Earlier this year, the Guardian ran a selection of flash fiction stories by renowned authors. The results were decidedly varied, proving that some writers can turn their hand to any literary discipline, while others are better at handling 60,000 words than they are the mere six they had to work with here. Few matched the standard of Ernest Hemingway's standard-setting flash work, a story he called his best ever piece of writing:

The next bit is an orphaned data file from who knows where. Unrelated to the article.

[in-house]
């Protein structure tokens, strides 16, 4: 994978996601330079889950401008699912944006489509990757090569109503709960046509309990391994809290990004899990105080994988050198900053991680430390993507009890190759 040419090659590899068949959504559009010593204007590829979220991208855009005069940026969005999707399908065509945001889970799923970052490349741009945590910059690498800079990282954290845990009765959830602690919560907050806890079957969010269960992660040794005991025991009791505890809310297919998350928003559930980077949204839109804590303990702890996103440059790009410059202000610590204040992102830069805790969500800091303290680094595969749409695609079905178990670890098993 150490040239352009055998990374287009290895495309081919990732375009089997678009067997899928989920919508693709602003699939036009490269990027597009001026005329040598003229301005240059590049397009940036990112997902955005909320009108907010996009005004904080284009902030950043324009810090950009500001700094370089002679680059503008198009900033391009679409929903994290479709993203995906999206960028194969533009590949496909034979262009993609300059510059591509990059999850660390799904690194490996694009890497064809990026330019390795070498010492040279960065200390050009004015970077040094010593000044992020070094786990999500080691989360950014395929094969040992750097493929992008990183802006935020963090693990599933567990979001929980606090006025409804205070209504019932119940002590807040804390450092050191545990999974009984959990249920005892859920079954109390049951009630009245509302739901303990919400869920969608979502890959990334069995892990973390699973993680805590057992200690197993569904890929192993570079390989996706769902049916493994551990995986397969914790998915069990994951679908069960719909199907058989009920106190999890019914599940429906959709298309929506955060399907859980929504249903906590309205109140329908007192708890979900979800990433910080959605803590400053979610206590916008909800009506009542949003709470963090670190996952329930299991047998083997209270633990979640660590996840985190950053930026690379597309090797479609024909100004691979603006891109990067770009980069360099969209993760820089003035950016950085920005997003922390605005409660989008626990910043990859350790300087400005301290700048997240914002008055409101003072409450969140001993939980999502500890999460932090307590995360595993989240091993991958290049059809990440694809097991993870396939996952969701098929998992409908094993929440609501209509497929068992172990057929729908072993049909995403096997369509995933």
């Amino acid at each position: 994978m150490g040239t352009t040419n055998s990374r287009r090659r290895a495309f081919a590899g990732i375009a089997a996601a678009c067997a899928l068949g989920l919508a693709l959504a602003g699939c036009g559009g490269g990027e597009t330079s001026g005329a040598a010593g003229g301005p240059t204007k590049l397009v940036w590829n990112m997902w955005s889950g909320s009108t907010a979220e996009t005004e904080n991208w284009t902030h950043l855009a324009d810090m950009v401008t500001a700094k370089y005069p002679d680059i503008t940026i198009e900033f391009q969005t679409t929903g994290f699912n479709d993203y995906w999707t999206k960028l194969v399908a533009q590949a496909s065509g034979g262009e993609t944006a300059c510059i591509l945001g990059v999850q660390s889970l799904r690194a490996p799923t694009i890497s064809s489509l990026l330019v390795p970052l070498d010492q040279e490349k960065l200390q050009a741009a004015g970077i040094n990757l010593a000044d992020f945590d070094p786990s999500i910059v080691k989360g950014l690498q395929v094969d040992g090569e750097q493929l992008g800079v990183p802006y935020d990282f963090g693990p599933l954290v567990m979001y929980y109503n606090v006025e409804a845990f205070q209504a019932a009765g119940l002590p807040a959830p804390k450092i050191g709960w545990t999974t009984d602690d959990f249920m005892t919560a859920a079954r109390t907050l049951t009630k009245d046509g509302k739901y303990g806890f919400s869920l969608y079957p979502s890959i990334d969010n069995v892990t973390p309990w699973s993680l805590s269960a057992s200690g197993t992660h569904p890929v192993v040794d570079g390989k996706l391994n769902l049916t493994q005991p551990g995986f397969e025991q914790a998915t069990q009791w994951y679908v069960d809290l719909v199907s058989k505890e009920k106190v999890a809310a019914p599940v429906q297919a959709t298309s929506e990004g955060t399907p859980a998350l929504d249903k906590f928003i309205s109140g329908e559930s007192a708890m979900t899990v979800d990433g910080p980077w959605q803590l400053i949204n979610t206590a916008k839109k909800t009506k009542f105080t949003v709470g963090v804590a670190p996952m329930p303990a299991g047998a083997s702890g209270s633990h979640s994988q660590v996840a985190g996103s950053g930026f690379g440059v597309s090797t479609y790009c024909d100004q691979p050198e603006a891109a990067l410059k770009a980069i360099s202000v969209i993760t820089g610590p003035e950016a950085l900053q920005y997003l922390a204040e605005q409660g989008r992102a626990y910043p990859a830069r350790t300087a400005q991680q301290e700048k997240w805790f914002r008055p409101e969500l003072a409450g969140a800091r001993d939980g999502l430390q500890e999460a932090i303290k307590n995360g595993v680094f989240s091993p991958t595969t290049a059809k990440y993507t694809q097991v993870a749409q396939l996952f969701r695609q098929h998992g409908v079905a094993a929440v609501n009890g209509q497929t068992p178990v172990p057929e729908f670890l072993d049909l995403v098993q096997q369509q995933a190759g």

Untitled by Ernest Hemingway - For sale: baby shoes, never worn.
What the Guardian piece failed to offer, though, was a concrete definition of what flash fiction is. Wikipedia has flash fiction as "less than 2,000 words long", with "most flash-fiction pieces between 250 and 1,000 words long." This seems to stretch things a bit: for some writers 2,000 words can be an epic. For others it is just enough for an opening sentence.